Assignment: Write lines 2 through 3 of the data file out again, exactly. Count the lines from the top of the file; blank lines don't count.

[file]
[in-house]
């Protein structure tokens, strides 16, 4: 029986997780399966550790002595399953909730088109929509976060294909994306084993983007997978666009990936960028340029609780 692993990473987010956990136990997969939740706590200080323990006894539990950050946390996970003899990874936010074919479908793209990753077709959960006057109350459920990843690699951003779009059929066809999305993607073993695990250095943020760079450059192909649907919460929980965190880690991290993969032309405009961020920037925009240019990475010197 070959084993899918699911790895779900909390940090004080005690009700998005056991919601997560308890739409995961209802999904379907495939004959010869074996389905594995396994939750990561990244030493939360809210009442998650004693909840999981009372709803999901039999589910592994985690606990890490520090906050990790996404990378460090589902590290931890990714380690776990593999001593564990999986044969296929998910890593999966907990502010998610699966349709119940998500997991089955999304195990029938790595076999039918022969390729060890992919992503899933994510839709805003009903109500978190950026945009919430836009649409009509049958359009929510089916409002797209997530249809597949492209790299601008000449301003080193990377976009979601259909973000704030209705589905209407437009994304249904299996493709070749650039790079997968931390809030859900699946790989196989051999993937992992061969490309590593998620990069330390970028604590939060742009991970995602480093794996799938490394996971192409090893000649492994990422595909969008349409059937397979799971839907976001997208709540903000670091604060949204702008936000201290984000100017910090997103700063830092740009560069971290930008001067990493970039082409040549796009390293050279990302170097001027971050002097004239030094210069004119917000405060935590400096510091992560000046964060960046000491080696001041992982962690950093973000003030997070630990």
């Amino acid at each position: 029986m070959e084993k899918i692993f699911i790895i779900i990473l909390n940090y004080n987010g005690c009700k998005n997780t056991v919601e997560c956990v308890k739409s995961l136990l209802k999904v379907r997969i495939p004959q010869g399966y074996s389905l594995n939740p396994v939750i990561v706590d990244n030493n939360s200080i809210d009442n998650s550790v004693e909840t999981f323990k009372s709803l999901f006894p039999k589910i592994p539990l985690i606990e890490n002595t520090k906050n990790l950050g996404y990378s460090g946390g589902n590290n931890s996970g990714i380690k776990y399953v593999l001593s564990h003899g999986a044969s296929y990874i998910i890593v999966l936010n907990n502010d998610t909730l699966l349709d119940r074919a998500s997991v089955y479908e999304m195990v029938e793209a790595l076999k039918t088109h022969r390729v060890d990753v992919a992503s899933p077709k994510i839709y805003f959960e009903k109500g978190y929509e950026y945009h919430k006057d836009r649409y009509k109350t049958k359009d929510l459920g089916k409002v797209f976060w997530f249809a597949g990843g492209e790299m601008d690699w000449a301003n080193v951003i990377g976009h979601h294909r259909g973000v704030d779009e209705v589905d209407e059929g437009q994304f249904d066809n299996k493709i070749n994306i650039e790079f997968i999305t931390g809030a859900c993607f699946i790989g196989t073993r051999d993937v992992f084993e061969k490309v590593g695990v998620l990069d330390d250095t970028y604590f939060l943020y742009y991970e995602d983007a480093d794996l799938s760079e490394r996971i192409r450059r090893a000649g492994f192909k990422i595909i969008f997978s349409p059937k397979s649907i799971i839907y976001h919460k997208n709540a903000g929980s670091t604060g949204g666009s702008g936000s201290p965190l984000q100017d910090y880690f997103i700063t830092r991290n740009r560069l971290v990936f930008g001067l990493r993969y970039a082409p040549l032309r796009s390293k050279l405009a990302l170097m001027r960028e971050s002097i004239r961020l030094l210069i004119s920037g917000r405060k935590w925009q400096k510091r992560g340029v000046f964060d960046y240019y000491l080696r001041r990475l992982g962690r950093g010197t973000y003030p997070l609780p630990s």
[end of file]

């Protein structure tokens, strides 16, 4: 029986997780399966550790002595399953909730088109929509976060294909994306084993983007997978666009990936960028340029609780 692993990473987010956990136990997969939740706590200080323990006894539990950050946390996970003899990874936010074919479908793209990753077709959960006057109350459920990843690699951003779009059929066809999305993607073993695990250095943020760079450059192909649907919460929980965190880690991290993969032309405009961020920037925009240019990475010197 070959084993899918699911790895779900909390940090004080005690009700998005056991919601997560308890739409995961209802999904379907495939004959010869074996389905594995396994939750990561990244030493939360809210009442998650004693909840999981009372709803999901039999589910592994985690606990890490520090906050990790996404990378460090589902590290931890990714380690776990593999001593564990999986044969296929998910890593999966907990502010998610699966349709119940998500997991089955999304195990029938790595076999039918022969390729060890992919992503899933994510839709805003009903109500978190950026945009919430836009649409009509049958359009929510089916409002797209997530249809597949492209790299601008000449301003080193990377976009979601259909973000704030209705589905209407437009994304249904299996493709070749650039790079997968931390809030859900699946790989196989051999993937992992061969490309590593998620990069330390970028604590939060742009991970995602480093794996799938490394996971192409090893000649492994990422595909969008349409059937397979799971839907976001997208709540903000670091604060949204702008936000201290984000100017910090997103700063830092740009560069971290930008001067990493970039082409040549796009390293050279990302170097001027971050002097004239030094210069004119917000405060935590400096510091992560000046964060960046000491080696001041992982962690950093973000003030997070630990």
């Amino acid at each position: 029986m070959e084993k899918i692993f699911i790895i779900i990473l909390n940090y004080n987010g005690c009700k998005n997780t056991v919601e997560c956990v308890k739409s995961l136990l209802k999904v379907r997969i495939p004959q010869g399966y074996s389905l594995n939740p396994v939750i990561v706590d990244n030493n939360s200080i809210d009442n998650s550790v004693e909840t999981f323990k009372s709803l999901f006894p039999k589910i592994p539990l985690i606990e890490n002595t520090k906050n990790l950050g996404y990378s460090g946390g589902n590290n931890s996970g990714i380690k776990y399953v593999l001593s564990h003899g999986a044969s296929y990874i998910i890593v999966l936010n907990n502010d998610t909730l699966l349709d119940r074919a998500s997991v089955y479908e999304m195990v029938e793209a790595l076999k039918t088109h022969r390729v060890d990753v992919a992503s899933p077709k994510i839709y805003f959960e009903k109500g978190y929509e950026y945009h919430k006057d836009r649409y009509k109350t049958k359009d929510l459920g089916k409002v797209f976060w997530f249809a597949g990843g492209e790299m601008d690699w000449a301003n080193v951003i990377g976009h979601h294909r259909g973000v704030d779009e209705v589905d209407e059929g437009q994304f249904d066809n299996k493709i070749n994306i650039e790079f997968i999305t931390g809030a859900c993607f699946i790989g196989t073993r051999d993937v992992f084993e061969k490309v590593g695990v998620l990069d330390d250095t970028y604590f939060l943020y742009y991970e995602d983007a480093d794996l799938s760079e490394r996971i192409r450059r090893a000649g492994f192909k990422i595909i969008f997978s349409p059937k397979s649907i799971i839907y976001h919460k997208n709540a903000g929980s670091t604060g949204g666009s702008g936000s201290p965190l984000q100017d910090y880690f997103i700063t830092r991290n740009r560069l971290v990936f930008g001067l990493r993969y970039a082409p040549l032309r796009s390293k050279l405009a990302l170097m001027r960028e971050s002097i004239r961020l030094l210069i004119s920037g917000r405060k935590w925009q400096k510091r992560g340029v000046f964060d960046y240019y000491l080696r001041r990475l992982g962690r950093g010197t973000y003030p997070l609780p630990s």